Thanks for posting this. There is also a response by a minister in MO presbytery:http://federal-vision.com/htmldocs/jjm30reasons.html
Dane -Thanks for the heads up on this. I understand the legitimate need for a demonination to official ask in a new cluster of ideas is in line with its own self-understanding; on the other hand, I sympathize with your weariness. In taking official stands on things, my guess is it is hard for people to avoid saying, "I am a New Perspective Christian," "I am a Wrightian Fresh Perspective Person," "I am a traditional Westminster Christian," etc., and in so doing, miss out on critical reflection which is thankful for another Christian's labor, takes what is good, and leaves behind what isn't. (And what about once reformed, always reforming? Why does Westminster have to function as an absolute standard, never to be changed?)-Eric
Yes. And, semper reformanda is precisely the battle cry of several of the FV guys. It is threatening to many in the PCA.
Dane - I know it is easy to criticize as an outsider, but I can't help but find an ironic similarity, in the absolute, unshakable place which the Westminster creeds have (wise as they are), such that you never disagree with them - an ironic similarity to the Catholicism from which the Reformers broke away.One of my favorite theologians once said, "Every institution tends to become its opposite."This underscores (in my mind) the importance, not just of the content of doctrine, but the "how" of it - how you relate to it and hold it is important. Sometimes you need to hold it lightly, for the sake of the Truth!-Eric
Couldn't agree more. I love the Confession and its big view of God and sacred view of the Church and clear view of the components of salvation, but the truth is I have yet to hear a man getting ordained have as many exceptions to the WCF as I will have if I seek ordination in the PCA, and those exceptions may rule out service in this denomination I have grown to love. And the very fact that the relatively minor differences I would share with some covenant theologians might preclude service in some PCA presbyteries diminishes my desire to serve with such a group, honor though it would be. I am grateful for Cov Seminary, where love is held high and quibbling is held to a minimum and, when needed (and it often is), prefaced with the appropriate statements of brotherly accord, etc. I would love to serve in the PCA, if they'll let me, and bring a voice of the importance of doctrine FOR THE SAKE OF JOY (not for the sake of fence-setting). The response to the doctrinal nitpicking which is done with pride or defensiveness (and which i have been guilty of) is not decreasing doctrinal clarity (a la Emergent e.g.) but increasing the happiness and humility which robust doctrine is intended to fuel. Then, perhaps, the world would stop smirking at our intra-denominational bickering and sit up and take notice.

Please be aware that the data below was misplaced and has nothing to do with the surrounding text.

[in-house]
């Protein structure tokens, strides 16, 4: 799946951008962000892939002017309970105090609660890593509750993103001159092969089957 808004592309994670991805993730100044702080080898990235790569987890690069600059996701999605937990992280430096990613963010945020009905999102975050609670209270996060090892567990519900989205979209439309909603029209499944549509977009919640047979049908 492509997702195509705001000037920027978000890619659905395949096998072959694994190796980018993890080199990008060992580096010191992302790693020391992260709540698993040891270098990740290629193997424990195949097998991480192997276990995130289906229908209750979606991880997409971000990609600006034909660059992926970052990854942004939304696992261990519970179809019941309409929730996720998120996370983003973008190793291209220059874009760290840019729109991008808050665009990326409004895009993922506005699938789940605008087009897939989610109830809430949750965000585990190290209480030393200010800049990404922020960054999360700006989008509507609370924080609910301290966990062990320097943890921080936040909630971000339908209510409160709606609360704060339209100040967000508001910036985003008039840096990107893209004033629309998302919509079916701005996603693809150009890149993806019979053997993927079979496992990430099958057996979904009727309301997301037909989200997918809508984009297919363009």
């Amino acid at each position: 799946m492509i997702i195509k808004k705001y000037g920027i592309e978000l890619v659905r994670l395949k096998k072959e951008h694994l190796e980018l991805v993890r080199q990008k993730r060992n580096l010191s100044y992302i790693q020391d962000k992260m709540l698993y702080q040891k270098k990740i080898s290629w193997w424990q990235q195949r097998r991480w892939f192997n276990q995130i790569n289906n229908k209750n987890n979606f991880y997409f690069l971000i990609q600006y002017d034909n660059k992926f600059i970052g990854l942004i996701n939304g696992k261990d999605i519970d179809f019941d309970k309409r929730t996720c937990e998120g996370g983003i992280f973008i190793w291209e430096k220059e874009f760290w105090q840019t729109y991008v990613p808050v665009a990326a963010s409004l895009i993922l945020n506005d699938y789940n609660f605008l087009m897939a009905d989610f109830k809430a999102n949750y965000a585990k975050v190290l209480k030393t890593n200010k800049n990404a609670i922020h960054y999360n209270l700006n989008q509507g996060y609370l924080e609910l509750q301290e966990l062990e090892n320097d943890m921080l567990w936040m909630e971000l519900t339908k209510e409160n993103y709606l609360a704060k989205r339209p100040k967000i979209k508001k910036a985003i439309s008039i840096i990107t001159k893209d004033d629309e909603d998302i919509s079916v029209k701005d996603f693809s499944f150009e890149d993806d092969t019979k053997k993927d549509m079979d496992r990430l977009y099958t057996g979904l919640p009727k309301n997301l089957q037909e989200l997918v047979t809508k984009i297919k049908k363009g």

Dane - Wow, thanks for sharing. I totally understand how that can be really deflating. I've been very encouraged at how God has opened the right door at Briercrest, a place where I can get behind the institutional vision 100% (it is full of conviction, but not strict in the wrong ways, and not absolutizing human creeds!). I'm sure he can do the same for you! Just remember that you're in good company: the only evidence that Ezekiel was ever taken seriously is that his book was copied down. That is the only shred of evidence we have that he was met with anything other than incomprehension and mockery. God has important things to do through your life, Dane! And part of his provision is giving you a place where you can do and say what he's sown in your life.-Eric
I think the WCF itself speaks well when it says, "All synods or councils, since the apostles' times, whether general or particular, may err, and many have erred. Therefore they are not to be made the rule of faith or practice but to be used as a help in both." That would include the assembly of Westminister divines. They are not the rule. Only the Bible is. But their work can be used as a help.Dad
I view theological summaries/doctrinal statements/confessions of faith as functions of psychological inevitability, because (1) the Bible presents itself in a basically narrative framework, but (2) the human mind naturally asks questions that can only be answered within a systematic framework. Our minds move toward confessions of faith as useful shorthand for objectifying the theological substructure of the biblical narrative, which we long to grasp with personal clarity and missional transferability.Our confessions just have to remain subordinate to the Bible, that's all. Which is to say, we have to keep our own mental patterns subordinate to scripture. It isn't the fault of the WCF. It's ours.My opinion. What's yours? Dad
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